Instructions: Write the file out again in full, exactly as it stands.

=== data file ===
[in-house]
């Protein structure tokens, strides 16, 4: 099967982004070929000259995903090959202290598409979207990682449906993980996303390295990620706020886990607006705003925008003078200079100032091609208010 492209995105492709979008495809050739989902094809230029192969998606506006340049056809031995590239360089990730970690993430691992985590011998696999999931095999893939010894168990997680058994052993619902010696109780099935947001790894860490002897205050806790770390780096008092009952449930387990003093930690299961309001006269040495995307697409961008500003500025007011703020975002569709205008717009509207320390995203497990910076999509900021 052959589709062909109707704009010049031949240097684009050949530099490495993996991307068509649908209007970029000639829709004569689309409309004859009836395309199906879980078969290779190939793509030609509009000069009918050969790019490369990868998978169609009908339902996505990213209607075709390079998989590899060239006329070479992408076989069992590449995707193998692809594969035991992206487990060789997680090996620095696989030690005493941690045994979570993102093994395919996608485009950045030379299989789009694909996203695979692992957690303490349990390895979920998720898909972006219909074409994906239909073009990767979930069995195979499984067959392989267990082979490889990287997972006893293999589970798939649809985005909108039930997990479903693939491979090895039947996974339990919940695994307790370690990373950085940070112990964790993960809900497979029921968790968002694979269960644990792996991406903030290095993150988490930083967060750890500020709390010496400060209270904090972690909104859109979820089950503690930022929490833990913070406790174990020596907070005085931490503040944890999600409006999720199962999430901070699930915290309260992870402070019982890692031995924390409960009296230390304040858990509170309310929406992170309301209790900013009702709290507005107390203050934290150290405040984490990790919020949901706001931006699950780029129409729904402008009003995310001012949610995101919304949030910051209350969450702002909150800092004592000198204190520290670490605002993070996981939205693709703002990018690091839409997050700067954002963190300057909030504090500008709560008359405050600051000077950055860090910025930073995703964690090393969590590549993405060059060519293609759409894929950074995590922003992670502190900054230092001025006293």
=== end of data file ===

[in-house]
């Protein structure tokens, strides 16, 4: 099967982004070929000259995903090959202290598409979207990682449906993980996303390295990620706020886990607006705003925008003078200079100032091609208010 492209995105492709979008495809050739989902094809230029192969998606506006340049056809031995590239360089990730970690993430691992985590011998696999999931095999893939010894168990997680058994052993619902010696109780099935947001790894860490002897205050806790770390780096008092009952449930387990003093930690299961309001006269040495995307697409961008500003500025007011703020975002569709205008717009509207320390995203497990910076999509900021 052959589709062909109707704009010049031949240097684009050949530099490495993996991307068509649908209007970029000639829709004569689309409309004859009836395309199906879980078969290779190939793509030609509009000069009918050969790019490369990868998978169609009908339902996505990213209607075709390079998989590899060239006329070479992408076989069992590449995707193998692809594969035991992206487990060789997680090996620095696989030690005493941690045994979570993102093994395919996608485009950045030379299989789009694909996203695979692992957690303490349990390895979920998720898909972006219909074409994906239909073009990767979930069995195979499984067959392989267990082979490889990287997972006893293999589970798939649809985005909108039930997990479903693939491979090895039947996974339990919940695994307790370690990373950085940070112990964790993960809900497979029921968790968002694979269960644990792996991406903030290095993150988490930083967060750890500020709390010496400060209270904090972690909104859109979820089950503690930022929490833990913070406790174990020596907070005085931490503040944890999600409006999720199962999430901070699930915290309260992870402070019982890692031995924390409960009296230390304040858990509170309310929406992170309301209790900013009702709290507005107390203050934290150290405040984490990790919020949901706001931006699950780029129409729904402008009003995310001012949610995101919304949030910051209350969450702002909150800092004592000198204190520290670490605002993070996981939205693709703002990018690091839409997050700067954002963190300057909030504090500008709560008359405050600051000077950055860090910025930073995703964690090393969590590549993405060059060519293609759409894929950074995590922003992670502190900054230092001025006293």